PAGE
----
March 12, 2010

Working together for MSW energy recovery

SCWMF meeting attendees (left to right): Dr. Kay Martin, Chip Clements, Coby Skye, Rick Brandes, Tobie Mitchell, and Jim Stewart (11/2009 by Scott Miller)

Last November the Southern California Waste Management Forum (SCWMF) met at its 38th annual meeting to discuss future directions for municipal solid waste management in the region. 2010 is an important year because time is running out before the 2013 closure of Southern California's largest landfill (Puente Hills). This is also the year that AB 222 will be reviewed by the Environmental Quality Committee before proceeding onto the California Senate floor for a vote. Without passage of AB 222 local municipalities will have fewer options for deploying regional solutions to the state's strict recycling and landfill diversion mandates.

Speaking eloquently on this occasion about the dichotomy of competing camps and the need for collaborative and regional decision-making was William ("Rick") Brandes from the U.S. EPA in Washington, DC. Rick has recently retired from his position as Chief of the Energy Recovery and Waste Disposal Branch, Office of Resource Conservation and Recovery.

His presentation was titled "EPA and Energy Recovery from Wastes." He talked about the polarized stances that have formed over the energy recovery issue and the need for the two camps to come together. He pointed out that increasing climate change concerns have forced analysis of comprehensive mitigation strategies for which energy recovery is evolving as a major player. "Increased recycling and energy recovery provide significant greenhouse gas emissions savings," he asserted.

He pointed out that in Europe population density and lack of open land has convinced policymakers of the need to enable utilities to deploy energy recovery and centralized heating and power (CHP) systems. The emphasis there is on substituting waste-to-energy facilities for landfills. These facilities are situated within the communities they serve without toxic impacts on surrounding populations. In fact, as his graphic shows below, the countries with the most comprehensive recycling programs are also the ones that use incineration the most.

This logic seems to be an affront to some recycling and "zero waste" proponents who argue against energy recovery using thermochemical means no matter what the emissions profile is.

In this month's MSW Management magazine, Rick Brandes admonishes those who refuse to recognize that solutions are regional and require cooperative effort to achieve. Below are some excerpts from this article.

March-April 2010
Cooperation, Not Conflict: Municipal Solid Waste Management in the 21st Century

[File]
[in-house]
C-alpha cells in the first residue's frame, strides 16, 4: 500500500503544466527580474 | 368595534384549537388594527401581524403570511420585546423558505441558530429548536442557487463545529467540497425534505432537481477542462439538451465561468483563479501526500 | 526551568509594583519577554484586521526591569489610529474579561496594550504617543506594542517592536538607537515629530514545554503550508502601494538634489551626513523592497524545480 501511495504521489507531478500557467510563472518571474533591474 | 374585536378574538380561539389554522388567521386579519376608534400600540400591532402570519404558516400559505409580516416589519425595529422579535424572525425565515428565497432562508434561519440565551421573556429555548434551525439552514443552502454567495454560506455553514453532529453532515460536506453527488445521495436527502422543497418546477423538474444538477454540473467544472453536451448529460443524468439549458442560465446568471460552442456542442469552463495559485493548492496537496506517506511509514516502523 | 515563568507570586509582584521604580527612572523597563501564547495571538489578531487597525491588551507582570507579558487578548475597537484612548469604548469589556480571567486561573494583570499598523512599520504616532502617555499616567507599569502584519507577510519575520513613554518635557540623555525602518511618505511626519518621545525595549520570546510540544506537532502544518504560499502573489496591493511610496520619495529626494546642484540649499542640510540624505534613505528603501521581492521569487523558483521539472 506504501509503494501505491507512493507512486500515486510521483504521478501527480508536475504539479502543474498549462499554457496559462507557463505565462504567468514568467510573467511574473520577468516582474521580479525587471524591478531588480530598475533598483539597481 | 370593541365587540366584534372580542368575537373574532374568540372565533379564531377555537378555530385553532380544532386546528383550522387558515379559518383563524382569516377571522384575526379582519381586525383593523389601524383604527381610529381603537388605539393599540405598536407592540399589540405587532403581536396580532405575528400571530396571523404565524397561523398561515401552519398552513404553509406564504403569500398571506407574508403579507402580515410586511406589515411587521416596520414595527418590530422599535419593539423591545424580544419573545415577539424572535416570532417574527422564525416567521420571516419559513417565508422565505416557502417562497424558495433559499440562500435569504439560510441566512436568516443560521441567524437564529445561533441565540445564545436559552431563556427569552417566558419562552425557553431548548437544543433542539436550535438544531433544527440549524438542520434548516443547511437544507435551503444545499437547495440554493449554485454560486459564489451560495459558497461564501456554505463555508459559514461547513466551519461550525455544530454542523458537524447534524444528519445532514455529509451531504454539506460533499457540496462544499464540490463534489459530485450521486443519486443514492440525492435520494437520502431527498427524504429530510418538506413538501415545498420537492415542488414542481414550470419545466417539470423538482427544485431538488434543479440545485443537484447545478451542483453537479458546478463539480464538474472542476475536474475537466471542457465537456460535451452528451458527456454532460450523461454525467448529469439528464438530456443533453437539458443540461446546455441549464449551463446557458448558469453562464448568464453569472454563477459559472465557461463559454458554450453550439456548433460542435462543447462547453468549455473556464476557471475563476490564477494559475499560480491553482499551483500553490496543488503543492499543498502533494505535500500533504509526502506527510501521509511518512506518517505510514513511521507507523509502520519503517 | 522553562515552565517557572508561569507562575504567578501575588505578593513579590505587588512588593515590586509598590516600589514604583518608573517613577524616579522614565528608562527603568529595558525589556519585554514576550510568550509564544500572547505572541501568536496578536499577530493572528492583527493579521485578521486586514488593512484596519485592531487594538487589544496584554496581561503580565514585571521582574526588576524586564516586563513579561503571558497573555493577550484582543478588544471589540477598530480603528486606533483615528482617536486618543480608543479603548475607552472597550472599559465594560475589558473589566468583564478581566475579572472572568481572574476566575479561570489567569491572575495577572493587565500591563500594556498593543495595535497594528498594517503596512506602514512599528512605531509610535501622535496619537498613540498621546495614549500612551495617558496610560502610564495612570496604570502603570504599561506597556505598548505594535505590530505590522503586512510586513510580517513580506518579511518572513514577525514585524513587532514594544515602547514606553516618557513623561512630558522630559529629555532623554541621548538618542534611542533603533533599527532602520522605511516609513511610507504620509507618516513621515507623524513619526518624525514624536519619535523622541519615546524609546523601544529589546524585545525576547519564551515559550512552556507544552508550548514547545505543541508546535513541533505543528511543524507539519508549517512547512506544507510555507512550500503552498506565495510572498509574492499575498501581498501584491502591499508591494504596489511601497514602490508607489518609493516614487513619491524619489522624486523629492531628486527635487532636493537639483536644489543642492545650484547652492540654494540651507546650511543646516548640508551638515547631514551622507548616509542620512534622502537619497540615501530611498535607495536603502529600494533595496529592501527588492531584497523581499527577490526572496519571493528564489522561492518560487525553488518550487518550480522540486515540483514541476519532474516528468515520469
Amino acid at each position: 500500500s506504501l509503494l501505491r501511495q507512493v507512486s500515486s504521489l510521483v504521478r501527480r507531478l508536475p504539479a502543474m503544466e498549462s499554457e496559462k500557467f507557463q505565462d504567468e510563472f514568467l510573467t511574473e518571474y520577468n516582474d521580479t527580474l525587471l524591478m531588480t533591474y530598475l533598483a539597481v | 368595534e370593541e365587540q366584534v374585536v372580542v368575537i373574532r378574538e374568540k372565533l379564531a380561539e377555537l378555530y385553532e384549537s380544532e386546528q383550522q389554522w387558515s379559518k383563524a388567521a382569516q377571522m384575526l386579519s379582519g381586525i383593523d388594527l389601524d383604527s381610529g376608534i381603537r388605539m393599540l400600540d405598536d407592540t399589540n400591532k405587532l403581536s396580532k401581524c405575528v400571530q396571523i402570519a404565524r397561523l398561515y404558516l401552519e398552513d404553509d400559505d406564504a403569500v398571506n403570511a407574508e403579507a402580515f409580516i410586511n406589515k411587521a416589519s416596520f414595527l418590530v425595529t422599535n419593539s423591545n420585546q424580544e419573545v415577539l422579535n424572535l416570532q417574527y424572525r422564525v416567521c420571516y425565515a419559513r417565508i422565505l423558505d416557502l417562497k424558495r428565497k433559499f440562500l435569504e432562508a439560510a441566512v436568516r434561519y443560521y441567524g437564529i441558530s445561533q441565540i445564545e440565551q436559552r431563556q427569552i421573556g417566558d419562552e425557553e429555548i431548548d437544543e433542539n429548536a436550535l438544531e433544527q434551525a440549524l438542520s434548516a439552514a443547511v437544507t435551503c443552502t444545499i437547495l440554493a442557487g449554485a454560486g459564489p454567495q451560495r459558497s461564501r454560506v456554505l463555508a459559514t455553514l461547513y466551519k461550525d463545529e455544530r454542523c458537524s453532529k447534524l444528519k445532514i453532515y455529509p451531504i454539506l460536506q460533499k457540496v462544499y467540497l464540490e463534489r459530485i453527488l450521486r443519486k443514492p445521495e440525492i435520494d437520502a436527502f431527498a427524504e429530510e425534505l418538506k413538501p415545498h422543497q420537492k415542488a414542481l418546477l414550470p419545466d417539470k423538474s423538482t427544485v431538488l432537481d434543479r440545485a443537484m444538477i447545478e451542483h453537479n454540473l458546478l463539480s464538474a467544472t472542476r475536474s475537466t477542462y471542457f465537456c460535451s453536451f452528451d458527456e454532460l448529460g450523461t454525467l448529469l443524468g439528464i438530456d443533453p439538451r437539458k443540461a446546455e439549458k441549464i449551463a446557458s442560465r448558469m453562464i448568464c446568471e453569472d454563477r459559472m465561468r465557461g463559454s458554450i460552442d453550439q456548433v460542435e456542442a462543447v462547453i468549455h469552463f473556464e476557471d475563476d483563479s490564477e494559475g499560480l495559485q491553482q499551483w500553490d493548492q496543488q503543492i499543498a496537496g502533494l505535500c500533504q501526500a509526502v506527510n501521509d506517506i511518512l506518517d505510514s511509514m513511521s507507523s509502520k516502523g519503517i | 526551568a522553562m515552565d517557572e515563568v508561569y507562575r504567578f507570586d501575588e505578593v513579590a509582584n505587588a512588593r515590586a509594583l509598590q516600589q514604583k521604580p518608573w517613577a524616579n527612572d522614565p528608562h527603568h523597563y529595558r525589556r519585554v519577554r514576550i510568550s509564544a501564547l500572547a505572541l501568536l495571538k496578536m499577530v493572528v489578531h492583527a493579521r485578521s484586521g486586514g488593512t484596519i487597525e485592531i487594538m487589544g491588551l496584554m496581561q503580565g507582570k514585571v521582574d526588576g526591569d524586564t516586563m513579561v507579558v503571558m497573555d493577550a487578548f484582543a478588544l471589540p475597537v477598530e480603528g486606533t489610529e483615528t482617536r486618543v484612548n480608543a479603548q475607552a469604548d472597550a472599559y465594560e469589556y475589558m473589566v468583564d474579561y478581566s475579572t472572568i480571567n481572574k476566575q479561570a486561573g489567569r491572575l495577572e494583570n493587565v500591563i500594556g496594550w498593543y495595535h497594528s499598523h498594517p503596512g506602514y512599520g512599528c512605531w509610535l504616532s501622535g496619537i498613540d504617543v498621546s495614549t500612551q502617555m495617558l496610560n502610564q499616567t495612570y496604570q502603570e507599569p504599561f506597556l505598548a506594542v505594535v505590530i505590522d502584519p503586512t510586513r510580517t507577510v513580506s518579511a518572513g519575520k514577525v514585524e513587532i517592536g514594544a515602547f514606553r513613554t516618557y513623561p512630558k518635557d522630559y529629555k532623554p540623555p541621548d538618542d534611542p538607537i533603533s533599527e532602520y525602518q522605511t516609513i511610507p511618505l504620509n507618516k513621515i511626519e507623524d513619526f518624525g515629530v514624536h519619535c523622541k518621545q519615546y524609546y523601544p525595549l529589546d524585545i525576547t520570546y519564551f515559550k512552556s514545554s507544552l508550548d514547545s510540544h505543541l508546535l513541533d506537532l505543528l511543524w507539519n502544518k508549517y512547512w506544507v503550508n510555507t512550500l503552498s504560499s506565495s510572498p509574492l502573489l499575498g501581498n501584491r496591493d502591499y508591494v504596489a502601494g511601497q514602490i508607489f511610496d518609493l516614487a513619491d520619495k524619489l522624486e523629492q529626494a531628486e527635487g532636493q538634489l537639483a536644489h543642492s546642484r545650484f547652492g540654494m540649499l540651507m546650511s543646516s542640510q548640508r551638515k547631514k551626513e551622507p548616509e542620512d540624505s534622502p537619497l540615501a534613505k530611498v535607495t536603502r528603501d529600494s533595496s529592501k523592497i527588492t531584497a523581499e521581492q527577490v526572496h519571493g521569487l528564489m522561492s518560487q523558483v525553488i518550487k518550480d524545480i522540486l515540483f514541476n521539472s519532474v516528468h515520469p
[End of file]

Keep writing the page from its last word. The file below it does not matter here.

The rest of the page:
By Rick Brandes

Having recently retired after 31 years working on waste management regulations and policy at the US Environmental Protection Agency, I’d like to voice a massive frustration on the state of municipal solid waste management policy in this country.

In one camp are the “zero wasters.” They see a world where real integrated materials management means all materials are contained in a continuous use/reuse cycle: organics to composting and soil enhancement, recyclables returned to use either in closed or open loop recycling systems, metals and glass back to new metals and new glass, and paper back into paper. They see the public as ready for a massive change to a more sustainable lifestyle, trashwise. And, incineration is viewed as the enemy of zero waste, not a complement.

In the other camp are the “energy recoverers.” They see a practical, realistic world, where real integrated materials management is driven by market forces, where recycling occurs when it makes market sense and energy is recovered from the bulk of the remainder of the non-recyclable municipal wastestream through mass-burn incineration or advanced thermochemical conversion. They see it as a decision on whether to landfill or recover energy, not whether to incinerate or recycle. They see the public as most likely to do what they are currently doing—and that doesn’t include a big change in lifestyle, trashwise.

It’s not like there are no alternative strategies. There are many, many ways to beneficially use this trash mountain of ours. Augment soil. Generate power. Make paper and save trees. Reduce bauxite mining. Recover even more metal out of the ash. Make park benches and roads. Produce ethanol and biodiesel. Use all alternatives where they make sense. Use different waste management strategies in different places. Do more of some of these things in some places and less of them in other places. But don’t editorially gun people down when they don’t do what you think they should do. Give communities the best available information, and they will probably do what is best for them. Let them make their trash more valuable.

About the only thing we can say right now is that there exists a massive lack of consensus on what constitutes an effective integrated materials management strategy. That has to change.

For the complete article, click here

I will be speaking about this and sustainable supplies of rural biomass during the Opening Session of the Waste-to-Fuels Conference in Jacksonville, FL April 18-20.


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